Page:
The Encrypting File System (EFS) allows you to secure data on NTFS volumes, but it also adds some processor overhead to your machine and can affect the performance of some applications, particularly SQL Server.
On Windows Vista and later, you can prevent users from encrypting their files in two ways. First, by running the command fsutil behavior set disableencryption 1 you can disable EFS on all NTFS volumes on your machine, so by deploying this command using a logon script you can disable EFS on targeted users’ computers.
And second, since all the above fsutil command does is to modify NtfsDisableEncryption, a REG_DWORD value found under HKLM\SYSTEM\CurrentControlSet\Control\FileSystem, this means that you could also create a custom ADMX file to deploy this registry modification using Group Policy. For more information on how to create a custom ADMX file, see KB 918239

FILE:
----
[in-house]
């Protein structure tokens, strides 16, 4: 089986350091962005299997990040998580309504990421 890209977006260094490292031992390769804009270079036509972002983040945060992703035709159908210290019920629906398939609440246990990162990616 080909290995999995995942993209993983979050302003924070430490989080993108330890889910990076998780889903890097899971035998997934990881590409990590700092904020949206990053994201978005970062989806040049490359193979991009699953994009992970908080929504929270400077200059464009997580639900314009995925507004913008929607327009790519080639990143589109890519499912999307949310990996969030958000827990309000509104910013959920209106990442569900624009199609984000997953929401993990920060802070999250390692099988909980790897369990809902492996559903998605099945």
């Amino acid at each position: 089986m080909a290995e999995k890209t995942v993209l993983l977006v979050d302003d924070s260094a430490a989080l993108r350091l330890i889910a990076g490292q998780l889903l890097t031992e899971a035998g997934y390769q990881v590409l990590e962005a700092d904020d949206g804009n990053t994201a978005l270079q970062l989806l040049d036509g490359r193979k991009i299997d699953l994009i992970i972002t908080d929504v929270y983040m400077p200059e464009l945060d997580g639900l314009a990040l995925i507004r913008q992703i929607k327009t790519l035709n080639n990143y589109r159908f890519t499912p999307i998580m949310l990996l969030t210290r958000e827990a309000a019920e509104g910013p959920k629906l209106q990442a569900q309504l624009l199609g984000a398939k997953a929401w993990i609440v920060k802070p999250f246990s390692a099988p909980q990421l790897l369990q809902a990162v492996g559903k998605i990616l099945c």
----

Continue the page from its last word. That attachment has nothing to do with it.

Note that if either method is used, the registry modification doesn’t take effect until after a reboot. In addition, before you disable encryption you should decrypt any previously encrypted files and folders on the machine, otherwise you won’t be able to access them once encryption has been disabled.
Mitch Tulloch was lead author for the Windows Vista Resource Kit from Microsoft Press, which is THE book for IT pros who want to deploy, maintain and support Windows Vista in mid- and large-sized network environments. For more information see www.mtit.com.